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Kumba Iron Ore approves project to sustain production level at Kolomela mine

Increase font size  Decrease font size Date:2020-07-30   Views:16
Diversified miner Anglo American's majority-owned Kumba Iron Ore will proceed with the Kapstevel South project at its Kolomela mine in South Africa, which will ensure sustained production of around 13 million mt/year of ore for Kolomela's remaining life, Kumba said July 28.

This follows approval of the project, with an estimated capital cost of R7 billion ($422.3 million), including pre-stripping, by the boards of both Kumba and Anglo American, Kumba said.
Kolomela has 13 years of mine life left on the current reserve, an Anglo American spokesperson said. Anglo American holds 69.7% of Kumba Iron Ore.

The project entails the development of a new pit, Kapstevel South, and associated infrastructure at Kolomela. The pit is a conventional truck and shovel operation producing high quality direct shipping ore (DSO). Pit establishment and waste stripping will commence this year, with first ore expected in 2024, Kumba said. The addition of the pit is expected to deliver an after-tax internal rate of return of around 25% and will allow Kolomela to maintain an estimated EBITDA margin of more than 35% in the long term, the company said.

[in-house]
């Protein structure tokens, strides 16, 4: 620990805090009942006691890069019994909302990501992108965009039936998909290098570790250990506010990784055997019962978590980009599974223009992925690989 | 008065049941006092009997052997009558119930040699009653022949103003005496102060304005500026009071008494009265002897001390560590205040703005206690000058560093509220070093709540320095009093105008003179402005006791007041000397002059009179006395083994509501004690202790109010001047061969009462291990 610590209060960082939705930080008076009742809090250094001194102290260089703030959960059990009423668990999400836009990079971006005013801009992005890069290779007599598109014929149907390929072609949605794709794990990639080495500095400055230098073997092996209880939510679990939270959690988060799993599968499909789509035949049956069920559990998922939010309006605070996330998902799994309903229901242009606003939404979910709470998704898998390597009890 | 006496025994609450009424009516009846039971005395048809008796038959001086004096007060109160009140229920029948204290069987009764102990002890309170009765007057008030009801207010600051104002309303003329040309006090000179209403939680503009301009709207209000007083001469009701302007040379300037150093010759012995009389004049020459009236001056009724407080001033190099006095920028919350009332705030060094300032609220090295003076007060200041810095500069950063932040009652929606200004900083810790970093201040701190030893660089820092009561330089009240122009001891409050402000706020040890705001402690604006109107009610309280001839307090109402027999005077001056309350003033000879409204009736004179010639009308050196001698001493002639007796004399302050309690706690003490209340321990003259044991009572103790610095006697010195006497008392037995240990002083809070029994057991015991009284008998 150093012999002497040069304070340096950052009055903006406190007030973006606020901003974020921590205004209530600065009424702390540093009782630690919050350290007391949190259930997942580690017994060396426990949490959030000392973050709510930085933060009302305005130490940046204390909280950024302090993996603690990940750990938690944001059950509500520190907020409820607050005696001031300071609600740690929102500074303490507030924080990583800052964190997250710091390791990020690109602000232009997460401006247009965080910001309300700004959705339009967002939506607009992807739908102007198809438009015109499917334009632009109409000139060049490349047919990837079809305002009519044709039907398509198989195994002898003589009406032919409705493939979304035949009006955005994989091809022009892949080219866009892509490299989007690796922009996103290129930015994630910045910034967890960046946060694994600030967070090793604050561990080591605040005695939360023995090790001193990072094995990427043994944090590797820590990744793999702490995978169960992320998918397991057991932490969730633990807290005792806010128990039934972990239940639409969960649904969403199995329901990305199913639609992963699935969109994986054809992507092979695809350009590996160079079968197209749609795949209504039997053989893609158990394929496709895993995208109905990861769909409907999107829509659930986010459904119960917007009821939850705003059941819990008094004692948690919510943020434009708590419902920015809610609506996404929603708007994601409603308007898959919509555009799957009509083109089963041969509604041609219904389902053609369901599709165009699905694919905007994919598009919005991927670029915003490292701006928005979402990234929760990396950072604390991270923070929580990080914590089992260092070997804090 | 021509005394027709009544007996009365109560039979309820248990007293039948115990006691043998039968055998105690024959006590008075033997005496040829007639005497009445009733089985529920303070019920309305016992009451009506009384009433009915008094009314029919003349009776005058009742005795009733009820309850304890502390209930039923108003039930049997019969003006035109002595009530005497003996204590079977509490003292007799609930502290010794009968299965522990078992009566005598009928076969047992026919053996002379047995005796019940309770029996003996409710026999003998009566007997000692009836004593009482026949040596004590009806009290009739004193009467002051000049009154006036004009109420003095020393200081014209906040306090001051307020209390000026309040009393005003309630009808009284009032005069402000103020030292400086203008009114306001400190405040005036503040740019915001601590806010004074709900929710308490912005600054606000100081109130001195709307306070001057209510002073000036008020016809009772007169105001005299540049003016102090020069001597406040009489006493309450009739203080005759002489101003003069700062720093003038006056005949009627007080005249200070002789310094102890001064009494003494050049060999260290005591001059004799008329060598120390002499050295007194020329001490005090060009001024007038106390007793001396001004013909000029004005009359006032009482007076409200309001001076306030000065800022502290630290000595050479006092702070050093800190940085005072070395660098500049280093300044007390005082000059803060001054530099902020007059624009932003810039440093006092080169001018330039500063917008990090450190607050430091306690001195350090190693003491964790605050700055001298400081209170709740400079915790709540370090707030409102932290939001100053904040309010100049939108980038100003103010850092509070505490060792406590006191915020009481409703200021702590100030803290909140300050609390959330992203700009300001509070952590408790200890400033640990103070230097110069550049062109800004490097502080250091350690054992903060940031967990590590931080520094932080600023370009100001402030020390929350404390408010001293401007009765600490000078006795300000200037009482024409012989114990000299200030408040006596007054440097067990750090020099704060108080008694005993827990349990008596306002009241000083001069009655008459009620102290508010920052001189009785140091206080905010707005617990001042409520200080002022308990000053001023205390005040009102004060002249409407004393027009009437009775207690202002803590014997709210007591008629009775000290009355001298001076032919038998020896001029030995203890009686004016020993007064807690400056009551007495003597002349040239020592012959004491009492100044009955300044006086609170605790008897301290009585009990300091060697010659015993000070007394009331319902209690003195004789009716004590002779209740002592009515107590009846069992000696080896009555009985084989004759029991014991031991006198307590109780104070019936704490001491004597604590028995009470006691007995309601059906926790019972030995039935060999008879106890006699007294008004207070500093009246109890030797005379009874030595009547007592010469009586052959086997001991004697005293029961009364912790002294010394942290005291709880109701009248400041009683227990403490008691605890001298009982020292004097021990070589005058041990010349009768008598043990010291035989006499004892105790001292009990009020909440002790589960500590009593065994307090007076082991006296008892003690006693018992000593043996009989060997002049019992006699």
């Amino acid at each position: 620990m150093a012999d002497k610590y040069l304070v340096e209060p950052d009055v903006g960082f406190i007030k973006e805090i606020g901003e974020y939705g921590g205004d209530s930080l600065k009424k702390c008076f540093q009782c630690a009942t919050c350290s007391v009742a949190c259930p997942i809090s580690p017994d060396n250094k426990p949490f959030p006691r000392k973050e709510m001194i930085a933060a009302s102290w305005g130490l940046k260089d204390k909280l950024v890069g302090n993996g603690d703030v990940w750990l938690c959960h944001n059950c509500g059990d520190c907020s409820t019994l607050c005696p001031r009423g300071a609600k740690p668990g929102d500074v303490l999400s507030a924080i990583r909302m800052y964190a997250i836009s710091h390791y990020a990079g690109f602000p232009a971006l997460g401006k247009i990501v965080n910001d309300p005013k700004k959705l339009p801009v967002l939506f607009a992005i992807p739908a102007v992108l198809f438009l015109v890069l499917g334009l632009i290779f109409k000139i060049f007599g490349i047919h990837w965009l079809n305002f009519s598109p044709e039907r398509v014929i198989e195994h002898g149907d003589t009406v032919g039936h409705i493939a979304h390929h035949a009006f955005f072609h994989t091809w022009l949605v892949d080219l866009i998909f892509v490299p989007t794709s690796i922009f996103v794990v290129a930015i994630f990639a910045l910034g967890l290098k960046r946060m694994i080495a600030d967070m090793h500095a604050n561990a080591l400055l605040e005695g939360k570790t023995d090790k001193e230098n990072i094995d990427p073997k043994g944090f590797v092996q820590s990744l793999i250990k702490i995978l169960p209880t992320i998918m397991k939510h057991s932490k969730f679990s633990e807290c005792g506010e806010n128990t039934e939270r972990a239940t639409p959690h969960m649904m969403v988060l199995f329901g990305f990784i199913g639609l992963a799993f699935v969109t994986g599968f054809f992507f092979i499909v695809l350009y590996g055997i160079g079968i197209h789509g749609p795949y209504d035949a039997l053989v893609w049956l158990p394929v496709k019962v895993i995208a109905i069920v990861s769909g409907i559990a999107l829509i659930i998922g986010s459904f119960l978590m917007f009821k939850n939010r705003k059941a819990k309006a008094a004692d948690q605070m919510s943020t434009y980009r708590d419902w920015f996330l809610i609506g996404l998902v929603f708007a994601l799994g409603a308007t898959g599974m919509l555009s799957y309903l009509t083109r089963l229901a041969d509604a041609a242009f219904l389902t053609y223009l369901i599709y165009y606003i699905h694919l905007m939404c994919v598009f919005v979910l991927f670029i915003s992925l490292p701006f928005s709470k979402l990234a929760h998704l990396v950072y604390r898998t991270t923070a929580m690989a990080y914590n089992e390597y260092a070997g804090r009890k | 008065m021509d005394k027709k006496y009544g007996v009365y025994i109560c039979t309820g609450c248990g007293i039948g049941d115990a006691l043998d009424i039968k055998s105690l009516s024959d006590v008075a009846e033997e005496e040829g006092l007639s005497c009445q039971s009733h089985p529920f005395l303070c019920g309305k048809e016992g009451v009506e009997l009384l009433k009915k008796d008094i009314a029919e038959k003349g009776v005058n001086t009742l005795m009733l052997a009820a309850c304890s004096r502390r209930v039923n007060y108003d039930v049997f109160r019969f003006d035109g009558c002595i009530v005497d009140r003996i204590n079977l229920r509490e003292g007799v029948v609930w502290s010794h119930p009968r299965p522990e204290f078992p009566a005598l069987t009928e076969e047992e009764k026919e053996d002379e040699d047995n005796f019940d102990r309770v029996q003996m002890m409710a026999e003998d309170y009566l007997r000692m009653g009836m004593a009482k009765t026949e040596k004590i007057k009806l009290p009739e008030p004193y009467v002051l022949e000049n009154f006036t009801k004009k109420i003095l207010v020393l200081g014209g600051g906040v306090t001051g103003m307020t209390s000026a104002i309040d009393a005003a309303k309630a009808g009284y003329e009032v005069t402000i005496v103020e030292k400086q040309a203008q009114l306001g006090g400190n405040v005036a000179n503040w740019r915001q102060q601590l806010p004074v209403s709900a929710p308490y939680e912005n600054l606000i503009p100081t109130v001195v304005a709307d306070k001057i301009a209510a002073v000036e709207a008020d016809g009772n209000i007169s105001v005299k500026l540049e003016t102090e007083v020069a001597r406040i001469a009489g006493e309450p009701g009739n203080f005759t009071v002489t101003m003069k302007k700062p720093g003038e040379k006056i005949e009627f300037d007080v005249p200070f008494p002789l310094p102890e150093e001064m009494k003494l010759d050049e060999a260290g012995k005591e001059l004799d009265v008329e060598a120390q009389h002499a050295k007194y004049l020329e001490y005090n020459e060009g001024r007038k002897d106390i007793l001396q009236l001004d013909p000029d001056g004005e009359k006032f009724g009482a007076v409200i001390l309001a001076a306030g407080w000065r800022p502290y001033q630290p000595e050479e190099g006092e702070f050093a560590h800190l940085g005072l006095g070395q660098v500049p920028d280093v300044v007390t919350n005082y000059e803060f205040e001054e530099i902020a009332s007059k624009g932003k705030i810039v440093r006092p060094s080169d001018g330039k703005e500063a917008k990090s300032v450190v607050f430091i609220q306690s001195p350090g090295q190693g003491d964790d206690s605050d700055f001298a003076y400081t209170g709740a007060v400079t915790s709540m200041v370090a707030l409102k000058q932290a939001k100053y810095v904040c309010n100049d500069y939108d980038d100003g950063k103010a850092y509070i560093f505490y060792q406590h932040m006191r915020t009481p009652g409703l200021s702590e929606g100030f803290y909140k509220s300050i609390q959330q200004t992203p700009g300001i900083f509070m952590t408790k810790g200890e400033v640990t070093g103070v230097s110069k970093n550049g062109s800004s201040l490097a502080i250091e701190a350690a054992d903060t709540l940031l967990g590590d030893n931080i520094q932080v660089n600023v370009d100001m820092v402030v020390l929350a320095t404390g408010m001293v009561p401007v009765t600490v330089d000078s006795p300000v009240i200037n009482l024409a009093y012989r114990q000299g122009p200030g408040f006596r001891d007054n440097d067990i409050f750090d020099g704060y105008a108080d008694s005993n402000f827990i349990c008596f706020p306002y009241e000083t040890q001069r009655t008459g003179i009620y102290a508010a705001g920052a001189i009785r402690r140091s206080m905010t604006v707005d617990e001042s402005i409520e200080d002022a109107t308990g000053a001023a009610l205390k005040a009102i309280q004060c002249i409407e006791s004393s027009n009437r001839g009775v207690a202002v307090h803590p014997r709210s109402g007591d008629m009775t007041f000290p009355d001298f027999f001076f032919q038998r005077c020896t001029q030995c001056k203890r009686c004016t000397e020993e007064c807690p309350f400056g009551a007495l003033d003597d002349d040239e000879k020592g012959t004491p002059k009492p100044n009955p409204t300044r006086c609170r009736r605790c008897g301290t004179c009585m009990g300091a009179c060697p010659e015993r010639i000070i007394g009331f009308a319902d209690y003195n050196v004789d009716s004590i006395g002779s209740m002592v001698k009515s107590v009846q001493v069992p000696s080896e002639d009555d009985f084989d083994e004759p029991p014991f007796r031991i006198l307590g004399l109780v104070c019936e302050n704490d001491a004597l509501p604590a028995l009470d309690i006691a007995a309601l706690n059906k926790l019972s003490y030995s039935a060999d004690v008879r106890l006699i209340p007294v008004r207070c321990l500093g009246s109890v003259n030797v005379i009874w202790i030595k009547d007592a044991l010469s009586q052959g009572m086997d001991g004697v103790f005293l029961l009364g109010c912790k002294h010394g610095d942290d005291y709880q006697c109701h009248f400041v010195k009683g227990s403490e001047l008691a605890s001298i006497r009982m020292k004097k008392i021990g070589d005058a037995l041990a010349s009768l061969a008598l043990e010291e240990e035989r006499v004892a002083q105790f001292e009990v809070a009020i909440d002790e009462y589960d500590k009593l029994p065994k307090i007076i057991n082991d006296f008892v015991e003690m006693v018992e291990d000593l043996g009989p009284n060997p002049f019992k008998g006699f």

"The approval of this project, at a time when the global and South African economies face the challenges of COVID-19, underscores Kumba's positive longer-term outlook for demand for its high-quality product, " Themba Mkhwanazi, CEO of Kumba, said.

Iron ore prices have continued near five-year highs for a sustained period following the tailings dam accident at Brazil's Vale in January 2019, which led to a curtailment of supplies. Demand for high-grade iron ore, which can reduce coking coal usage in blast furnaces, thus curbing emissions, is expected to continue to increase in the medium term, following a demand upturn in recent weeks from China, where steel output has recovered following the coronavirus crisis.

In its interim report for the six months ended June 30, Kumba said it achieved a strong performance, with EBITDA of R17.4 billion at a margin of 55%, despite the coronavirus challenges, which it says are likely be an "enduring reality."

"We are a resilient and capital efficient business with a robust balance sheet, well positioned to navigate the current environment and the longer term," said Mkhwanazi.

"Kumba's production of 17.9 million mt and sales of 18.6 million mt were in line with our COVID-19 adjusted guidance for the first half of the year, following continued improvements as we returned to pre-COVID-19 run-rates in June," he said. "Our strong EBITDA performance translated into R7.1 billion of attributable free cash flow."

The company remains committed to its strategic imperatives of margin enhancement and life extension, which are key to its sustainability, Mkhwanazi said. "Our margin continued to benefit from constructive market prices and currency weakness, as well as the early and decisive action taken to protect our margin through additional cash preservation measures including delivering R700 million in cost savings for the year to date," he said.
 
 
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